“The Sixth cavalry and Fifth infantry comprised the pursuing force, and the command did not reach the base of operations at Camp Supply, Indian Territory, until November 8. But little time was spent in completing arrangements for the immediate and persistent pursuit of the Indians, and after one day’s camp at Camp Supply the expedition started out in light marching order for the head waters of the Red river, where it was ascertained by scouts that the Indians had taken refuge, and were under the chieftainship of Red Calf, the wiliest and most desperate of the Cheyenne tribe. A cantonment was made at the Salt Fork of Red river, and from there active operations began. The country was excessively wild, and almost wholly impassable for wagons, so that most of the necessary supplies had to be taken on pack mules. The infantry was left to take charge of the cantonment, and scouting parties of two companies of cavalry each were sent out to scour the country for signs and evidences of trails.

Indians Hard to Catch.

“The Indians, in accordance with their usual tactics when pursued, finding themselves closely pressed, separated into small bands and took refuge in the brakes of the Staked Plains. It was next to impossible to know with which party the girls were, but sufficient had been ascertained by the scouts that the four girls were still alive, and were with the main band. Finally, about November 20, a battalion of the Sixth cavalry encountered a body of Indians some twenty miles from the cantonment, in a broken region of country bordering on the Staked Plains, and after a brisk brush with them, in which four Indians were killed,


succeeded in scattering the Indians badly. A detachment of the command was acting as a rear guard. After the scrimmage was mainly over the main portion of the command crossed over a timbered bottom and had ascended the high ground beyond. As the rear guard approached the bottom, a couple of Indians were observed sneaking out from the canon on the other side, and they began a desultory fire with arrows at a copse of undergrowth below us, but on the other side. A squadron of the rear guard hurried across the bottom and took after the two Indians, while a couple of troopers rode down to the copse of undergrowth that they seemed so anxious to perforate with arrows.

Find One Child.

“The object of the Indians opening up a fire on this particular spot was soon made manifest. For the two troopers discovered to their surprise that a sleeping and sadly emaciated child lay there, wholly oblivious to the battle that raged about it a short while previous. The child was a little girl about 5 years old. Her little eyes were red and swollen with long weeping and she was sobbing in her sleep when they found her. Her clothes were in rags. There were no shoes on her little swollen and torn feet, and her flaxen hair was matted and unkempt with dirt and blood. The troopers awoke her gently. She seemed much bewildered at first and then began to cry, pleading that she might go home to mamma, and that she would be so good if they would only take her home to mamma. She was finally quieted and seemed to realize that she was in the hands of friends, and then in a childish lisping manner, plead that they would get her sister too. When asked where her sister was she pointed to another copse a short distance away. The two men carried the child to the point indicated, and they are found another sleeping sobbing child, apparently two years older than the one they first discovered. When she was awakened she looked at the soldiers with the utmost amazement, and demurely asked: ‘Well, what Indians are you?’ She was speedily assured that her rescuers were not Indians, but friends. Then the two little sisters were almost hysterical in their joy to know that they were no longer in the hands of the Indians. Said the elder: ‘Now we will get cake and candy, won’t we?’ The troopers were not certain about the candy, but they assured them that if there was any kind of cake in the commissary department that they should have it.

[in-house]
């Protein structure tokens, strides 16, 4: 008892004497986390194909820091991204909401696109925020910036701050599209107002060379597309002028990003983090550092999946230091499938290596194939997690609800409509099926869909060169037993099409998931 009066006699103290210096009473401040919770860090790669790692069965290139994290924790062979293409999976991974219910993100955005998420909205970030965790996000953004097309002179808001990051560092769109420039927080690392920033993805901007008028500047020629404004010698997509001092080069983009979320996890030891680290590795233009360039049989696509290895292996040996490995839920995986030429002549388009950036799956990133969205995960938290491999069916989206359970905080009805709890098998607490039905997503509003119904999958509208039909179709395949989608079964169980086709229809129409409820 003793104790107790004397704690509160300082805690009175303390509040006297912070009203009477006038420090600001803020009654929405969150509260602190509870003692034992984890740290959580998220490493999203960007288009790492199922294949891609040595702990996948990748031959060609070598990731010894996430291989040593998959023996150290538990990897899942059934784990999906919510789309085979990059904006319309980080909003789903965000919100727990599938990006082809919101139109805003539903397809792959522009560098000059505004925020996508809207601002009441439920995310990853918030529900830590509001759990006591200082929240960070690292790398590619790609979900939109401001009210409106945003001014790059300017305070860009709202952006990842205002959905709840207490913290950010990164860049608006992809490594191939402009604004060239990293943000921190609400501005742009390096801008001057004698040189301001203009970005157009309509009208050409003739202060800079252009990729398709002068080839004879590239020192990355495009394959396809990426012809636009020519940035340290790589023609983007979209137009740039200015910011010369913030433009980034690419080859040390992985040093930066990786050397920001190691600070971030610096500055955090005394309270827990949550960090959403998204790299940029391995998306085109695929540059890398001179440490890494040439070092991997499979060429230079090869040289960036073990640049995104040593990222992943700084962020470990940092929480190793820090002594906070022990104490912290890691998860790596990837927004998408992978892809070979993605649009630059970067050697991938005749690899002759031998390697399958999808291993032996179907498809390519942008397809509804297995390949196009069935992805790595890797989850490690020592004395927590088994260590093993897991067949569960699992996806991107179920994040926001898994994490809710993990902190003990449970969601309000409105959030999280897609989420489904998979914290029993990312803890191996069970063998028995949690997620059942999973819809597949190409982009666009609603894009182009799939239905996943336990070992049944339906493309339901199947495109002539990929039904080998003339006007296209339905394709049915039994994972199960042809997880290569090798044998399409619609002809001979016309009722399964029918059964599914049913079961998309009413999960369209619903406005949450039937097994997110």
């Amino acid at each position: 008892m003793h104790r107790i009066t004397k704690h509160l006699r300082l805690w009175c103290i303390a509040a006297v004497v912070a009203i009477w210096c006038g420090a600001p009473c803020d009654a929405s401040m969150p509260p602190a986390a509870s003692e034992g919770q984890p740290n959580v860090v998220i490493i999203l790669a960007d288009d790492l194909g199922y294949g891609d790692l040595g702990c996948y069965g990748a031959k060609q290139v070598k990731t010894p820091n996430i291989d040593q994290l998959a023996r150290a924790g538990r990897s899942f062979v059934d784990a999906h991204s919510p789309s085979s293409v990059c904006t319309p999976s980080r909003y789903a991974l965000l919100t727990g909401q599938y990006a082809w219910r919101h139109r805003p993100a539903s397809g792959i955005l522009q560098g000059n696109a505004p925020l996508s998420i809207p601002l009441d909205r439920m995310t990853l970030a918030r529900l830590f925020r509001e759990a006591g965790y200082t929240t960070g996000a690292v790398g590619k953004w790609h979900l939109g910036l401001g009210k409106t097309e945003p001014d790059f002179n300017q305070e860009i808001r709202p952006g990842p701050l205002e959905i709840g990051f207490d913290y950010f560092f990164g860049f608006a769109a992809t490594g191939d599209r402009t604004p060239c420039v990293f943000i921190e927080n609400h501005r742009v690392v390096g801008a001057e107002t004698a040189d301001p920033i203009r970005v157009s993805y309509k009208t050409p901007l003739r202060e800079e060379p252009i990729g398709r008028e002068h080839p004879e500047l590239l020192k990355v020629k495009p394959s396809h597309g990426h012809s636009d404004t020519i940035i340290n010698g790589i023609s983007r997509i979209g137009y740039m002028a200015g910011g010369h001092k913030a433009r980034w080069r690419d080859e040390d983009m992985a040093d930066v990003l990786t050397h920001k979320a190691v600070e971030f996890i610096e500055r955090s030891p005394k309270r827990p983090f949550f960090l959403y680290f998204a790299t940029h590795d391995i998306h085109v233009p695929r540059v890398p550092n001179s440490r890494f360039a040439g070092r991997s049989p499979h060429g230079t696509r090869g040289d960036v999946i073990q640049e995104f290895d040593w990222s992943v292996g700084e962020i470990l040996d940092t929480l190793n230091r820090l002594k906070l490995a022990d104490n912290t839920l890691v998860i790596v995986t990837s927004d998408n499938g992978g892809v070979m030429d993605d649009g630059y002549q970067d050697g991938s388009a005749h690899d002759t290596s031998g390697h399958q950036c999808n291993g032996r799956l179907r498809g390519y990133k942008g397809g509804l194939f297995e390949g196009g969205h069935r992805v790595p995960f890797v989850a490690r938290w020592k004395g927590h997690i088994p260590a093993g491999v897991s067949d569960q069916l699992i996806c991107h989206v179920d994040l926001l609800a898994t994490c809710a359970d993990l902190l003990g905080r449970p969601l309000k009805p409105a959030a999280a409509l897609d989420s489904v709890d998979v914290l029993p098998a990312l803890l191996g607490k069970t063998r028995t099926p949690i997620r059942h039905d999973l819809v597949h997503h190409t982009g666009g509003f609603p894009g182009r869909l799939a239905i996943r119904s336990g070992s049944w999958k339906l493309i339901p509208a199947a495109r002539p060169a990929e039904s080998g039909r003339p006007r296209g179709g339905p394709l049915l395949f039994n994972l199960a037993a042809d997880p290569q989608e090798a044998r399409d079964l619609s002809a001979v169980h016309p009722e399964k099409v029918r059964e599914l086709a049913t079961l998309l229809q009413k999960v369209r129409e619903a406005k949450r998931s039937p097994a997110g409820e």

Had Been Brutally Treated.

“The two troopers signalled their discovery, and were shortly afterwards joined by several of their comrades, and word was at once dispatched to the advance of the important find of the two children. The command was halted and the two children were taken in charge by the surgeon accompanying the battalion. They were the two saddest looking little mortals that human eyes ever rested upon. They were nearly famished for food, and both bore pitiful evidence of the most brutal and horrible treatment since their captivity. They were given the best of care, and provided with an abundance of the best of food that the expedition could supply. They were almost frantic in their appeals for sugar, and were finally supplied it in moderate quantities. They were too young to tell much of their incredible sufferings and brutal treatment. It was, however, learned that their two older sisters were with another band of Indians, that had separated from the party which had them in charge, two or three days before. It was then deemed expedient to return to the cantonment and start out with new equipments and on another trail, which, from the story of the rescued children must have been south and eastward from the Red River cantonment. As this band the command was now in pursuit of had been amply punished and badly scattered, and as the main object of the expedition was the recovery of the Jerman captives a return to the cantonment in all haste was ordered.